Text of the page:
When Amazon Prime first came to market, it was a loyalty program like nothing before. There were no points involved, no credit card needed, and no discounts (until Prime Day came around). Sure, shipping was free and much faster, but paying $79, then $99, and now $119 yearly for a Prime membership does not seem like any sort of “loyalty” program to me. However, I’m sure the majority of people in this class or their families have a Prime account. Why? Because of customer loyalty.
Vijay Ravindran, director of Amazon’s ordering systems, says: “it was never about the seventy-nine dollars. It was really about changing people’s mentality so they wouldn’t shop anywhere else.” Although this is costly in the short term, the long-term behavioral effects mean that shoppers will not only default to Amazon but that they will buy more. Once customers became “hooked” on their Prime memberships, they would buy much more, and this was intentional on Amazon’s part. Brad Stone, author of “The Everything Store,” explains that “a Prime member was like a shopper who walked into a Costco warehouse for a case of beer and walked out with the beer plus an armful of DVDs, a nine-pound smoked ham, and a flat-screen television.” Similarly, Wells Fargo analyst Matt Nemer says “Prime members spend, upwards of three times what they would without the service.”
In this way, Amazon Prime clearly reached its 2005 goal of getting customers to spend more. Furthermore, the company added Prime Photos, Prime Now, Prime Instant Video, discounts at Whole Foods, and access to Twitch e-sports streaming platform, causing customers to be even more loyal to Amazon and its capabilities through Prime.
As a result, customers value Amazon so highly that they no longer price compare or even consider the alternatives. The overall experience that Prime has to offer is what makes it so successful, with over 100 million users today. This is also the reason why Amazon can increase the price of a Prime membership, as they jumped up to $119 annually.
The main reason that the memberships have to increase is because of the large amount of money that Amazon loses on shipping : $7.2 billion in 2016.
So, who are these Prime subscribers that Amazon is losing money for?
One report claims that 82% of people that make $112,000 or more a year own a Prime membership. On the contrary, only 52% of those making less than $41,000 a year have an Amazon Prime subscription. Since this report, Amazon has catered directly to this market, and now offers a 45% discount on Prime memberships to U.S. residents receiving government – a big hit at Walmart, who previously captured the majority of this market. As a result of these strategic moves, Prime membership growth has been the strongest among households making less than $50,000 annually.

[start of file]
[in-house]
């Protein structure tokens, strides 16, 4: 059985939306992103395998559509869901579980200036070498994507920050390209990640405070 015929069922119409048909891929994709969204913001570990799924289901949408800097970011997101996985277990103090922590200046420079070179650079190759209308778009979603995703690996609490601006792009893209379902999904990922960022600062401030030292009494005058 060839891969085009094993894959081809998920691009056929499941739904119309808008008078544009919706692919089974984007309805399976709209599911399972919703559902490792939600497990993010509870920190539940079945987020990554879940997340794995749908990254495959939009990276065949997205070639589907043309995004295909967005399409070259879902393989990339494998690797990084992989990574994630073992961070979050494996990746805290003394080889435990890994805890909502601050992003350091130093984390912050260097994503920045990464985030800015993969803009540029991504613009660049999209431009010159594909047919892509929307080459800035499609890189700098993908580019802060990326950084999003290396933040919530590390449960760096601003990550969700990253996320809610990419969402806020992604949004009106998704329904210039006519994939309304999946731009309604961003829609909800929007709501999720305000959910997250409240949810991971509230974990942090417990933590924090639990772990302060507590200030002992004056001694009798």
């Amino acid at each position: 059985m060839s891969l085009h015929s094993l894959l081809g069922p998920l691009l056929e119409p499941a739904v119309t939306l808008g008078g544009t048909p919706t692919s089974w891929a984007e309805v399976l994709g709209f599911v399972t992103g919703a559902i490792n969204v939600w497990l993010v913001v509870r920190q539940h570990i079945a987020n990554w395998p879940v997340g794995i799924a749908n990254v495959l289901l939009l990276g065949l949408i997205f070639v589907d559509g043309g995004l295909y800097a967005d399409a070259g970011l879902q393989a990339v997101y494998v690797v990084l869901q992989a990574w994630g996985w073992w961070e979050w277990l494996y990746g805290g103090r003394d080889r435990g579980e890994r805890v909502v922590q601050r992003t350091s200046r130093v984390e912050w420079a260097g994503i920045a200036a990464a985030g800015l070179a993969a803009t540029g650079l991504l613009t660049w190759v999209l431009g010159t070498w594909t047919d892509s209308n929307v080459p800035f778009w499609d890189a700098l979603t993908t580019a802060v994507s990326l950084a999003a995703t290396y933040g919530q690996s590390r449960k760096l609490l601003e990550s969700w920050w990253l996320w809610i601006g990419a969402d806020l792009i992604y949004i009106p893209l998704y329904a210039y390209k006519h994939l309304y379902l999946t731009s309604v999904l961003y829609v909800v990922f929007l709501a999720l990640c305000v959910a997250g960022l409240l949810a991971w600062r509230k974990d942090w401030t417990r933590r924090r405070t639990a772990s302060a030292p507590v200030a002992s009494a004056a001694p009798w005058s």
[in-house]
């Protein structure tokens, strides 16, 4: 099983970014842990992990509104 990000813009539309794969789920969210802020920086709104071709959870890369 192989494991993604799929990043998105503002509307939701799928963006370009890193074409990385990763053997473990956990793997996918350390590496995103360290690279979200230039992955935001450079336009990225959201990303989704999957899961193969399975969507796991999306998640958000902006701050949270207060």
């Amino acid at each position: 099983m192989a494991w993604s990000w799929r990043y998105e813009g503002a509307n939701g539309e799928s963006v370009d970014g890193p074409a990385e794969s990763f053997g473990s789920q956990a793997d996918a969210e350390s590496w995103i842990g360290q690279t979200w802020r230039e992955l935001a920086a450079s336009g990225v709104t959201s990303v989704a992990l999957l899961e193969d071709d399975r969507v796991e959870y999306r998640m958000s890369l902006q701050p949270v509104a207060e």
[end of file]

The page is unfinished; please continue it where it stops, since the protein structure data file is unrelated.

What I learned from the history of Amazon Prime is the importance of a great customer experience. Once a consumer is already attached to a product, they are less likely to find an alternative when the price goes up. Understanding this logic, Amazon was willing to lose money in shipping and operational costs at the beginning of their Amazon Prime launch, knowing that it would benefit them in the long-term. By doing so, they are able to increase membership costs without any major churn in users.
In this way, customer service is really what really differentiates Amazon and causes Prime users to think of them first. When thinking about customer experience, I question how I have become so loyal to the other products I use. With Starbucks, the employees use personability and efficiency to make my drink, and with Apple, the engineers architect a sleek, fast user experience as well as an aesthetically pleasing store. Therefore, these experiences and customer prioritization allows for customer loyalty, and once this is achieved, the switching costs are too high, so users unquestionably remain loyal to their brands.